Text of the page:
e2 argues that “transaction type” is “the action being requested on an SVC (e.g., redemption)” and that “the details of the transaction are not a part of the transaction type.” Appellant's Br. 32 (emphasis added). Indeed, it is clear from the dependent claims of the '439 patent that certain details of the transaction are not a part of the “transaction type” authorization. For example, dependent claim 10, which indirectly depends from claim 1, adds another “determining” step wherein the transaction is further authorized by ensuring that the SVC card contains sufficient funds for the transaction (by comparing the “stored value” on the SVC card to the “purchase amount”). '439 patent col. 16 ll. 1–11. Thus, e2 correctly asserts that certain “details of the transaction” are not included in “transaction type.” Appellant's Br. 32.

However, the Board's construction—i.e., that a “transaction type” authorization is one that is “broader than, or generic to, a specific transaction authorization”—ensures that those additional “details” are not included in the “transaction type” authorization, because they would fall under the “specific transaction authorization.” In other words, the sufficient funds authorization of claim 10 would be considered the “specific transaction authorization” under the Board's construction. We see no error in that conclusion.

Furthermore, although the patent's many embodiments disclose only four “transaction type[s]”—activation, deactivation, recharge, and redemption—the patent repeatedly reminds us that those examples are non-limiting. See, e.g., '439 patent col. 4 ll. 32–33 (“an embodiment of the invention”); id. col. 5 l. 48 (“[i]n an exemplary scenario”); id. col. 5 l. 66 (“in another exemplary scenario”); id. col. 10 ll. 13–14. (“include[s] but [is] not limited to [activation, deactivation, recharge, and redemption]”); id. col. 10 l. 41 (“an exemplary method”); id. col. 14 ll. 53–58 (“Many embodiments and adaptations of the present invention ․ as well as many variations, modifications, and equivalent arrangements, will be apparent from or reasonably suggested by the present invention ․ without departing from the substance or scope of the invention.”); id. col. 14 ll. 59–63 (“While the foregoing illustrates and describes exemplary embodiments of this invention, it is to be understood that the invention is not limited to the construction disclosed herein. The invention can be embodied in other specific forms without departing from the spirit or essential attributes.”).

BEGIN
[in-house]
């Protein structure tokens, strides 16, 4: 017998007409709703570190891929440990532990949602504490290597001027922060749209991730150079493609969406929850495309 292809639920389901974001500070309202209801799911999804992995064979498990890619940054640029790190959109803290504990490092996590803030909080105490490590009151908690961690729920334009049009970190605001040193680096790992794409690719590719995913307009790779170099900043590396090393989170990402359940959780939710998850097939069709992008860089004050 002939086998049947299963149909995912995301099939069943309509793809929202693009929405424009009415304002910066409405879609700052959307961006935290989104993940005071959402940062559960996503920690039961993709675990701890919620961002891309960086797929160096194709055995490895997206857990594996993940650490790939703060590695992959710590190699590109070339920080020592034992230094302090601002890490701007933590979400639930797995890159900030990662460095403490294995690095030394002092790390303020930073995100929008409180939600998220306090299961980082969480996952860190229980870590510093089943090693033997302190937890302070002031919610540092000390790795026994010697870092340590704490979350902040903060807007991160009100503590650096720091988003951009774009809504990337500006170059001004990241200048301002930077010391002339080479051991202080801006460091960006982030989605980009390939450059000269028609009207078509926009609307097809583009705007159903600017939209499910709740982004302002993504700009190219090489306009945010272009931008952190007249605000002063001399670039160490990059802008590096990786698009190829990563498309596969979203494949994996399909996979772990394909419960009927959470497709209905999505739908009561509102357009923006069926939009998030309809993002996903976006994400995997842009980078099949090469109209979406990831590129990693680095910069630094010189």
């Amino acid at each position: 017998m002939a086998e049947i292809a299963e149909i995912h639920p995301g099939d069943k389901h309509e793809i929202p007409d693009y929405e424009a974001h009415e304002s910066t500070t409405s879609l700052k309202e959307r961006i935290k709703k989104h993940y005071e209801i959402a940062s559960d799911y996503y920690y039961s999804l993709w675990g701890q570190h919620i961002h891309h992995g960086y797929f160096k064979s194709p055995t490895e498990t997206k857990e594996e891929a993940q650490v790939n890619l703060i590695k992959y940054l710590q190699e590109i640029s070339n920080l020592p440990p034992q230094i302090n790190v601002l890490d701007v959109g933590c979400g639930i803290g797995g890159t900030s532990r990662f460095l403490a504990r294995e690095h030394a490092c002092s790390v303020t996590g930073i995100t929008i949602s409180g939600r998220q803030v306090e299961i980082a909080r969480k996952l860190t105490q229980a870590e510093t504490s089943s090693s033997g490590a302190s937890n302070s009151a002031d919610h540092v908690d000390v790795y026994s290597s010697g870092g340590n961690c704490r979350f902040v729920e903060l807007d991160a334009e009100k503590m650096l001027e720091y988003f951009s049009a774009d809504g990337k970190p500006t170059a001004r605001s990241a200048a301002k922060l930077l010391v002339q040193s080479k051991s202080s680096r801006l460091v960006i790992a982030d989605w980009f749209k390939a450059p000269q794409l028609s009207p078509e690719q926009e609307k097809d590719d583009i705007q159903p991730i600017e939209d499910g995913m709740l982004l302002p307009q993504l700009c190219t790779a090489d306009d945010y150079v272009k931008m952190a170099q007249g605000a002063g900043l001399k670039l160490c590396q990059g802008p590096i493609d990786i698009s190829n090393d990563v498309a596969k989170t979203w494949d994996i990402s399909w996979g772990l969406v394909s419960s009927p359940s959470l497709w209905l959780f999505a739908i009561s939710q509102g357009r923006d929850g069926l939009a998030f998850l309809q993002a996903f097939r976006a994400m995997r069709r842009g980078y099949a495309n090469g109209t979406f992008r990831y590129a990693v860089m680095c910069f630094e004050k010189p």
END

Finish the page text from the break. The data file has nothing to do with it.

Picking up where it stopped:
Thus, because the patent teaches that the “invention could be embodied in various ways,” Rexnord Corp. v. Laitram Corp., 274 F.3d 1336, 1345 (Fed. Cir. 2001) (internal quotation marks omitted), we conclude that the disclosed embodiments are exemplary only and are non-limiting to the scope of “transaction type,” as recited in the Determining Step. See id. (holding that the claims were not limited to a disclosed embodiment where “[t]he inventor was careful to consistently use phrases through-out the written description such as: ‘[i]n one embodiment ․ ,’ ‘[b]efore one embodiment ․’ , ‘of other embodiments ․ ’, ‘of a preferred embodiment ․’, or ‘[i]n the particular embodiment ․ ’ ” and included a disclaimer that “ ‘it is to be understood that the invention is not limited in its application to the details of construction and the arrangements of components set forth in the following description or illustrated in the drawings' ”).